This has been a buzz word for a few years now, but I wanted to explore that modern term a little more tangibly in today’s post.
BusinessDictionary.com describes mompreneurs this way: “New name created to describe a multi-tasking mother who can balance both the stresses of running a home-based business as an entrepreneur and the time-consuming duties of motherhood at the same time.”
Being a mother is a full-time job in itself.
Over the past four years, I’ve worn many hats: chef, chauffeur, maid, nurse, storyteller, teacher, coach, and the list goes on.
And not a day goes by that I don’t absolutely love it! Being a mother to Audri is my greatest honor and privilege, and I know many moms feel the same way!
Yet some of us add more to our schedules (like running a business) for various reasons:
Maybe our spouse needs financial help, but we want to raise our children at home…
Maybe it’s a creative outlet that’s ours – totally uninterrupted…
Maybe we thrive when we’re really busy because that’s how we’re wired…
It truly depends on the woman and her family dynamic, because no two situations are exactly the same.
For myself, it’s a combination of factors. I feel led to stay at home and work on Audri’s personal development. I also feel led to have this ministry. And there you have it. I’m now a mompreneur – a statistic if you will.
I realize that we’re extremely common. Numerous organizations offer support and advice to mompreneurs in the making now. The word even has its’ own Instagram hashtag. (which I guess makes it official now that Fbook is old…) 😉
So why do I feel the need to dig deeper today?
Because I’ve looked at moms who run businesses as “supermoms” who were probably too busy to be interrupted. Too spread thin. Too caught up in the every day schedule to take time out.
Now that I’ve become a mom who runs a business, I understand that’s not the case. Yes, we are busy. Everyone is busy though.
Life is all about prioritizing what’s important! I make a conscious decision to write letters to people who have impacted me. I take a hot meal to someone who’s sick, I see my friends often (especially if their love language is quality time), and I obviously make family my biggest priority aside from alone time with God.
What I’ve figured out is that most of us have the time to listen to a stranger’s story, but we lack the notion to prioritize it. Every time I’ve listened to someone’s “why” I benefit. And sometimes I’m in a position to offer support or encouragement or something more tangible like resources. I’ve even formed friendships and business relationships that wouldn’t have occurred if I hadn’t prioritized a fellow mompreneur into my “busy” schedule.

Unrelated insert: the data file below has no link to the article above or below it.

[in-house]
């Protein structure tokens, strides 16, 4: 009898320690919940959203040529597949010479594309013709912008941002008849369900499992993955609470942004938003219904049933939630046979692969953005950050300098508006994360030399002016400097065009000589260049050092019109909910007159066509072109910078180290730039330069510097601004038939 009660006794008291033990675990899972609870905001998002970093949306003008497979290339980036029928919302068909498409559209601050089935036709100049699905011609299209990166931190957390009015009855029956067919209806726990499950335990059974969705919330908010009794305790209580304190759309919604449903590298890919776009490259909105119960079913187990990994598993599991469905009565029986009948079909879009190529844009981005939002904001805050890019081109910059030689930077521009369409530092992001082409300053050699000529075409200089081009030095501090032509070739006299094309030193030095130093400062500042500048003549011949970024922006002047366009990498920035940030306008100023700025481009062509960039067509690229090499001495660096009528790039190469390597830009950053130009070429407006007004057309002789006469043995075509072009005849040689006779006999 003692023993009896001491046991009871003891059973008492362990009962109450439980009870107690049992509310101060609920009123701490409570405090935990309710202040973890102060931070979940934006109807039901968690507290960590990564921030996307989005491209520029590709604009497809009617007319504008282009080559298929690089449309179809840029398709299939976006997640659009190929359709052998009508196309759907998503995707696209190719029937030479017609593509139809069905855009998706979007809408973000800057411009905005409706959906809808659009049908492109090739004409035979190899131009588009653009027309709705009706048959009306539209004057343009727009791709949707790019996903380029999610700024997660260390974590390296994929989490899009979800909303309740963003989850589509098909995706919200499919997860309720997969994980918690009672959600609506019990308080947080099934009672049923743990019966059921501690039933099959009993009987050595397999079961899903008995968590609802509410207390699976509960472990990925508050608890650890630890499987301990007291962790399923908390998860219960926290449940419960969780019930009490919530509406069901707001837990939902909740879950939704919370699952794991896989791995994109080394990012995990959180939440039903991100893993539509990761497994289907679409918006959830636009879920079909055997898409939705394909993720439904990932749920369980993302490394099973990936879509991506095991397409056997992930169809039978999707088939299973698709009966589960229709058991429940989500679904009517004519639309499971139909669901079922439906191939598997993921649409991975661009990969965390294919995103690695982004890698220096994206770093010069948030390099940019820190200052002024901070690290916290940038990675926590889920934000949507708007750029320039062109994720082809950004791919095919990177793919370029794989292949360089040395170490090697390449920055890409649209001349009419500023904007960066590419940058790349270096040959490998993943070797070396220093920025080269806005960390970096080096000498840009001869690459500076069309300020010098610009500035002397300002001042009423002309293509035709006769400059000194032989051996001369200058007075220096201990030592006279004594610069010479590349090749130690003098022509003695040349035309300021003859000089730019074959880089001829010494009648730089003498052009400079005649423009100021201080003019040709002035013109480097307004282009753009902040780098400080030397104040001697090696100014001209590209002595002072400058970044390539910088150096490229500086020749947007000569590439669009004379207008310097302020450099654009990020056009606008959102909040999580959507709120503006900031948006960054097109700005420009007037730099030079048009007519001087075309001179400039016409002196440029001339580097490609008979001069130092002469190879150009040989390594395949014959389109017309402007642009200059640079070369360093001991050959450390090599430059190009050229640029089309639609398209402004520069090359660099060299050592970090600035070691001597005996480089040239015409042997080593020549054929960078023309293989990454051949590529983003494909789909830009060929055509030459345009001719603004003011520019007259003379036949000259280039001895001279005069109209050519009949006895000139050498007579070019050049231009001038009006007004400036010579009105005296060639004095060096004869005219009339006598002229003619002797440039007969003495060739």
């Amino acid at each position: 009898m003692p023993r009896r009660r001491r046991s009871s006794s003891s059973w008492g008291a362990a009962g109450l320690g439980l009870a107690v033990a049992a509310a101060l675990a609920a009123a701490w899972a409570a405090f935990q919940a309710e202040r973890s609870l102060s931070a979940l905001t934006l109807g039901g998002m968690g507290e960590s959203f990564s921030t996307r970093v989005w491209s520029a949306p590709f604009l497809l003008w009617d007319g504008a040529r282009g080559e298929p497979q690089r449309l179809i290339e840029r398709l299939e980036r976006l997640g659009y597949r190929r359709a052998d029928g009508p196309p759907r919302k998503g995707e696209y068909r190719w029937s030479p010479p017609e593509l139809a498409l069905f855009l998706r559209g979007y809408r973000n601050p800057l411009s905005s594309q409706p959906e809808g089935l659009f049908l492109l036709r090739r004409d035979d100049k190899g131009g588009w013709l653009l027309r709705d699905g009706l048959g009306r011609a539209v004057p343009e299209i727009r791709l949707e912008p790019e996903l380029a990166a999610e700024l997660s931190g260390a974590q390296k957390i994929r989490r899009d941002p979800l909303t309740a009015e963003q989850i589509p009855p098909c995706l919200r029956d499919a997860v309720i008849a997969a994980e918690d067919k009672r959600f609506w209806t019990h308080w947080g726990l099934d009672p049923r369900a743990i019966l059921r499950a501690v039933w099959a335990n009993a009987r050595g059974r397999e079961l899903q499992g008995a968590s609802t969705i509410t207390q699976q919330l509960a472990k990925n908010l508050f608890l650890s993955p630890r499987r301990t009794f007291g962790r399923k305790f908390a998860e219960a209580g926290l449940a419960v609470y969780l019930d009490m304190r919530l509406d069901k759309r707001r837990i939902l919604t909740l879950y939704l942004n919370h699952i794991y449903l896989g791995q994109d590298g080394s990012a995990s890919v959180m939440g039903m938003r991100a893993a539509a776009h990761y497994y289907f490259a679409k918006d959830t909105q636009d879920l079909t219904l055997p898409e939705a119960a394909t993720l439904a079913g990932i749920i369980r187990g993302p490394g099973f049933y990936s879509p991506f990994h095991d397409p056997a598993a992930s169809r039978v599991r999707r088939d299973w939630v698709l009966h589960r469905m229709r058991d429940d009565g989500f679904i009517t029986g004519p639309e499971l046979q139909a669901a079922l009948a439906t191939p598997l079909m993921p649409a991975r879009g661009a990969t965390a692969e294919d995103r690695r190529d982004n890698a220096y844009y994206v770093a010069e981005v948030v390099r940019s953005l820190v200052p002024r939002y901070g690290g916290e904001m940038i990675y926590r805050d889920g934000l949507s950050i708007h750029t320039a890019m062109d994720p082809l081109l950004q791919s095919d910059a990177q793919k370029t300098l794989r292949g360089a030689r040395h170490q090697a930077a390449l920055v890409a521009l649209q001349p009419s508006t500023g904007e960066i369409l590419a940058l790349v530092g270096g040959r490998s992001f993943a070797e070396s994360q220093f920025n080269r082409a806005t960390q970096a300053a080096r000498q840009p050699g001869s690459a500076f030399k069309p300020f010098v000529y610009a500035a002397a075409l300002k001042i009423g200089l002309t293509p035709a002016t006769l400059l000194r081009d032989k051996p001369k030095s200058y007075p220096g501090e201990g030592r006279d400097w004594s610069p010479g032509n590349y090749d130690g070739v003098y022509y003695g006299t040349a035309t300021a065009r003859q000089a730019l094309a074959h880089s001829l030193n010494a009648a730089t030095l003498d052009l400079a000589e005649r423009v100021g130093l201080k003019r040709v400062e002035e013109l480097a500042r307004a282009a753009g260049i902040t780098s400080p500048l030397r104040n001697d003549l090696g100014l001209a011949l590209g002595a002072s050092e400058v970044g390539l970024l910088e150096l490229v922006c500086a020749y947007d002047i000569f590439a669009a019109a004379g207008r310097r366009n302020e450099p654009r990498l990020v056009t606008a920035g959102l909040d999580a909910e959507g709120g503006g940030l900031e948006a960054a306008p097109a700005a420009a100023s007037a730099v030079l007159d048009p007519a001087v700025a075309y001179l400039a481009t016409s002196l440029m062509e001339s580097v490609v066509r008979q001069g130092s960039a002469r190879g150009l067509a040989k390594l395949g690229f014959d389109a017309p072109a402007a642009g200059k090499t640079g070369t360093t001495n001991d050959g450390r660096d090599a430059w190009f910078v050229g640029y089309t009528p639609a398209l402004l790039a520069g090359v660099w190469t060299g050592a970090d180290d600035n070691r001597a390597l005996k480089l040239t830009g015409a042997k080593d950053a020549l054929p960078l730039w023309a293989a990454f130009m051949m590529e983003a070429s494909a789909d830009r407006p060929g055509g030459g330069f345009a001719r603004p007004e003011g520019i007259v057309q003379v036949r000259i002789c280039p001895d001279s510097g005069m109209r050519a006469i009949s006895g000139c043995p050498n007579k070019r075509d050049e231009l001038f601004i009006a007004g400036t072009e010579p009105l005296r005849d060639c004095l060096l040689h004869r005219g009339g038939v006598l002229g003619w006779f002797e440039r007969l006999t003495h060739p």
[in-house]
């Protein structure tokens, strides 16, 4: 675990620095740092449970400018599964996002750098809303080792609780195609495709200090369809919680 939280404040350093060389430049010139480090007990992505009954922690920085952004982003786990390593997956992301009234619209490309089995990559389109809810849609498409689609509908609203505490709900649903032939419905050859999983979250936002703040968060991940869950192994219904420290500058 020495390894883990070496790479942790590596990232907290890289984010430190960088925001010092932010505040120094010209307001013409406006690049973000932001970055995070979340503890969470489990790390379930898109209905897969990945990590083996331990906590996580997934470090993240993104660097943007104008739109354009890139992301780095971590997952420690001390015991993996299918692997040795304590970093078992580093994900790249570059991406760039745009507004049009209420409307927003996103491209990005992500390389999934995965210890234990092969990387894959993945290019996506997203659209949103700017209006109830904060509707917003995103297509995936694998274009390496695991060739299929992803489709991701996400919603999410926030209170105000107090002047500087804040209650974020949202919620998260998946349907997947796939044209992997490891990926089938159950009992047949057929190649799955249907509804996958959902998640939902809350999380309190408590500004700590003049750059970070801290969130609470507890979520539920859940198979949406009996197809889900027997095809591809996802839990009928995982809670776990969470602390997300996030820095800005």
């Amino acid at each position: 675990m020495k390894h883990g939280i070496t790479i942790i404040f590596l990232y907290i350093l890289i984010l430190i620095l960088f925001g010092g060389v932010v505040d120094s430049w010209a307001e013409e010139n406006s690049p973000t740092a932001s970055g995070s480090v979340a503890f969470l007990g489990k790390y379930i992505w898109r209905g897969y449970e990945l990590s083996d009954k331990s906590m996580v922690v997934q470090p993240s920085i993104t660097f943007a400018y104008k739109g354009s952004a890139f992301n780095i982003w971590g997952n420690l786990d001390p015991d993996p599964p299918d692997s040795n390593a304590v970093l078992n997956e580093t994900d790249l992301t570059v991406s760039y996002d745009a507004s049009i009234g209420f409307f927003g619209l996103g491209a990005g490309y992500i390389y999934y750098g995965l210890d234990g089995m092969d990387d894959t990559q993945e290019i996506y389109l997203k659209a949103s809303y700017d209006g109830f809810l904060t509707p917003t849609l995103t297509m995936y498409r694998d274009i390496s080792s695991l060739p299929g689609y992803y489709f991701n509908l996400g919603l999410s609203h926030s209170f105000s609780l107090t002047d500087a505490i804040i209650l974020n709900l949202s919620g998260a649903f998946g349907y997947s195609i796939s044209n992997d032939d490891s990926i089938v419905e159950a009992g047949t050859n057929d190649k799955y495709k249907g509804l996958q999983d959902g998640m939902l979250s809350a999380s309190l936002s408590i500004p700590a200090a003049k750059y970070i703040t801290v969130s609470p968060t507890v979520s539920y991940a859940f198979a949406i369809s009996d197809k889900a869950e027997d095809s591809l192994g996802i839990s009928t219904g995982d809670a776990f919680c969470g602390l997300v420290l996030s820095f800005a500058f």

I want to be the woman who inspires and is inspired by others. I want to jump on the opportunity to lift another woman up without expecting anything in return. But in order to do that, I’ve got to stop and get to know them.
So I decided to interview a few normal mompreneurs who’ve created businesses from scratch or have been involved in well-known programs for years. After assessing each answer from women of all ages and cultures (who don’t know one another) I began to spot serious commonalities:
1). Balancing children and business is hard, but doable.
2). All mothers doubt themselves at some point.
3). It’s a blessing to do something you’re passionate about.
My hope is that we break the barriers and division among mothers one conversation at a time. A lot is expected out of us these days and it’s unreasonable. Don’t fall for it. If you are a mom of any kind (working, stay-at-home, foster, single, etc), I want you to know that your effort is noticed.
God sees the sacrifice when no one else does.
He knows that you care for so many people and often neglect yourself in the process. He is so proud of you and so am I. I encourage you to smile and relax because with Him, all things are possible.
If you’re looking to shift your mindset from apathy to uplifting, or if you’re starting your own business and want to read material you can relate to, check out what these mompreneurs have to say: